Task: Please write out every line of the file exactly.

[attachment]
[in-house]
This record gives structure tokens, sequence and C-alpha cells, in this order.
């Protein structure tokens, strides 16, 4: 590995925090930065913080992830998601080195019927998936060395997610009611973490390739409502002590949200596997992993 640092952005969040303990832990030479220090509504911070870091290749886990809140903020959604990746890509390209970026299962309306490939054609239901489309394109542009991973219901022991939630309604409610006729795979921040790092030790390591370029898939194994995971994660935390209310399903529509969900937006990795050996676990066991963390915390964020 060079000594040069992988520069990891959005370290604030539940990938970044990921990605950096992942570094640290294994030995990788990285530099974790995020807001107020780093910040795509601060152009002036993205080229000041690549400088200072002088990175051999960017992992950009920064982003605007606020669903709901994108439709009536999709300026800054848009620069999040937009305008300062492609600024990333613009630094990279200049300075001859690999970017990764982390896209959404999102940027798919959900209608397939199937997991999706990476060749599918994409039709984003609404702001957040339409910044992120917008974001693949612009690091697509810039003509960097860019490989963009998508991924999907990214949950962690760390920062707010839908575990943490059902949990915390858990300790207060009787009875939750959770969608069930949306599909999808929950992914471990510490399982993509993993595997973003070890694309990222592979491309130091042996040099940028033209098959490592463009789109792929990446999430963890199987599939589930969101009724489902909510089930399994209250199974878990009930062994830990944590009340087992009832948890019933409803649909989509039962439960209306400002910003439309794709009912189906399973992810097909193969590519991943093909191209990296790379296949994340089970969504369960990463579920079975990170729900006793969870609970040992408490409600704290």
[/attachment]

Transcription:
[in-house]
This record gives structure tokens, sequence and C-alpha cells, in this order.
């Protein structure tokens, strides 16, 4: 590995925090930065913080992830998601080195019927998936060395997610009611973490390739409502002590949200596997992993 640092952005969040303990832990030479220090509504911070870091290749886990809140903020959604990746890509390209970026299962309306490939054609239901489309394109542009991973219901022991939630309604409610006729795979921040790092030790390591370029898939194994995971994660935390209310399903529509969900937006990795050996676990066991963390915390964020 060079000594040069992988520069990891959005370290604030539940990938970044990921990605950096992942570094640290294994030995990788990285530099974790995020807001107020780093910040795509601060152009002036993205080229000041690549400088200072002088990175051999960017992992950009920064982003605007606020669903709901994108439709009536999709300026800054848009620069999040937009305008300062492609600024990333613009630094990279200049300075001859690999970017990764982390896209959404999102940027798919959900209608397939199937997991999706990476060749599918994409039709984003609404702001957040339409910044992120917008974001693949612009690091697509810039003509960097860019490989963009998508991924999907990214949950962690760390920062707010839908575990943490059902949990915390858990300790207060009787009875939750959770969608069930949306599909999808929950992914471990510490399982993509993993595997973003070890694309990222592979491309130091042996040099940028033209098959490592463009789109792929990446999430963890199987599939589930969101009724489902909510089930399994209250199974878990009930062994830990944590009340087992009832948890019933409803649909989509039962439960209306400002910003439309794709009912189906399973992810097909193969590519991943093909191209990296790379296949994340089970969504369960990463579920079975990170729900006793969870609970040992408490409600704290």